I just read @jonathanmead‘s post on his experiences with quitting his fulltime job to pursue his own life. This reminded me that it is time to update you on my own progress as a “retired” 33-year old.

Some observations:

  • It does not feel like four months. It feels more like forever or perhaps 2 years. If we assume that people live in compressed, that is, subjective time, this means that I have squeezed 2 years of living into 4 months.
  • I now do things, call it work if you will, in “waves of inspiration”. I have 4 projects and 3 hobbies. They are: The blog, the book, the non-profit, and the copy-editing; and bike repair, watch-repair, and shinkendo. (The only difference between hobbies and projects are that projects are closer to the money). By waves I mean that I will work on something for 3-5 days, then run out of inspiration and retool for another project and work on that for a while.
  • Still, I suffer from the nagging feeling that I am not making enough progress. This comes from a remnant one-career mental pattern. In a typical [creative] career, you work intensely for a period; then run out of steam, then sit on your butt doing nothing (because you’re salaried and hired to do one thing only) for another period, then you get inspired again. So let’s say that over 2 time periods, you make 1 unit of progress. With my new pattern, I make continuous process, but it’s spread thin. It now takes me 7 (see above) time units to make 1 unit of progress in any given area.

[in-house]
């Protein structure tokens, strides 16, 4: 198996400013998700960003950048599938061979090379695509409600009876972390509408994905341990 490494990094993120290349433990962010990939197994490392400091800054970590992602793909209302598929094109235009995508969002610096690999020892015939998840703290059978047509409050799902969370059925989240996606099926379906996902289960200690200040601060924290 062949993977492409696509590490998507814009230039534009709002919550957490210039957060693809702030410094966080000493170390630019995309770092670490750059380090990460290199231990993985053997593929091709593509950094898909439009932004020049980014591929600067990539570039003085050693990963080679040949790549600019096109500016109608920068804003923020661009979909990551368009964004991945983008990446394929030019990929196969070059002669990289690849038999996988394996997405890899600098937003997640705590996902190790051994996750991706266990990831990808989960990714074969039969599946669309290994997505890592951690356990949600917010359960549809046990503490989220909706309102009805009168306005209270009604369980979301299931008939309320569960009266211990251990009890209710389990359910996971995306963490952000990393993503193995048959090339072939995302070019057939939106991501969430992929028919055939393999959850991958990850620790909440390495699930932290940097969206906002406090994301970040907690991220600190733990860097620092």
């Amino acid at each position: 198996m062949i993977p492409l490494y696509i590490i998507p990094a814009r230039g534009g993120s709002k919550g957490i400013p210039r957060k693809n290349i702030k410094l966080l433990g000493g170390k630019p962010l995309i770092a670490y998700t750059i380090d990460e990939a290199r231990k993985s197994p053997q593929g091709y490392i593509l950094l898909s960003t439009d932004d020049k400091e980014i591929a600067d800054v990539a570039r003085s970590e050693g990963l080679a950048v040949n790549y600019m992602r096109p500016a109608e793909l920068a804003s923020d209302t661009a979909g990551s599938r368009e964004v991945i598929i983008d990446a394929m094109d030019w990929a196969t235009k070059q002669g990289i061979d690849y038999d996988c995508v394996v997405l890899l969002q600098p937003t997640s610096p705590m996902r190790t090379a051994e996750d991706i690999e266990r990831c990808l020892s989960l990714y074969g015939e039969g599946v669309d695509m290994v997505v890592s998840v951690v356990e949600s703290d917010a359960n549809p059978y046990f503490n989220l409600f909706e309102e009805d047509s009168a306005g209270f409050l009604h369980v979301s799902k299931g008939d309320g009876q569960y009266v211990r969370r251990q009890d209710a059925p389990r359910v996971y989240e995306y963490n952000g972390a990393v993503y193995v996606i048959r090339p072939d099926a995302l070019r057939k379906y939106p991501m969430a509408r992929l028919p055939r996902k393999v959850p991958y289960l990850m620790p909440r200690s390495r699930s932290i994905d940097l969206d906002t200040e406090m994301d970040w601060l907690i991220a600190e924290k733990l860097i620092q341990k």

• I think there’s one major difference between me and others who have quit their salaries, namely that I do not depend on work-income. Thus I have not to force myself to focus on making money. Granted, it’s nice to make money, but it’s not a priority. Also, I do not suffer from “productivititis”, which is nice.

There has been some changes from my previous [ERE] strategy. Prior to retiring, I was focused on making money to invest it. I still like to buy shares, but one major change is that I now spend more money on “stuff”. By “stuff” I mean tools. Hence, I am now going against my previous advice of finding hobbies that require not capital assets. The reason is that I now have the time to develop these hobbies to a point where they are neutral or income generating—I no longer have a career that would suffer from lack of attention, and I own my own place, so I have a better idea of how much “stuff” I can store. I’m not getting any big tools. My watch tools fit in about a quarter of a shoebox and the bike tools fit in a shoe box or two. So to summarize, I find my budget inching upwards. I’m essentially using my work-income to buy stuff with a small business owner’s frame of mind; or possibly I just think I have reached the point of diminishing returns in terms of sending more money to Wall Street. After all, what’s the point of a higher passive income, if I’m never going to use it?! Simultaneously I find myself shedding books (I have more than a couple of dozen yards worth of books) and CDs (I have a few yards of those too). I think maybe I’m changing my personality and discovering the “real world” after having spent the past 15 years dealing mainly with intellectual issues.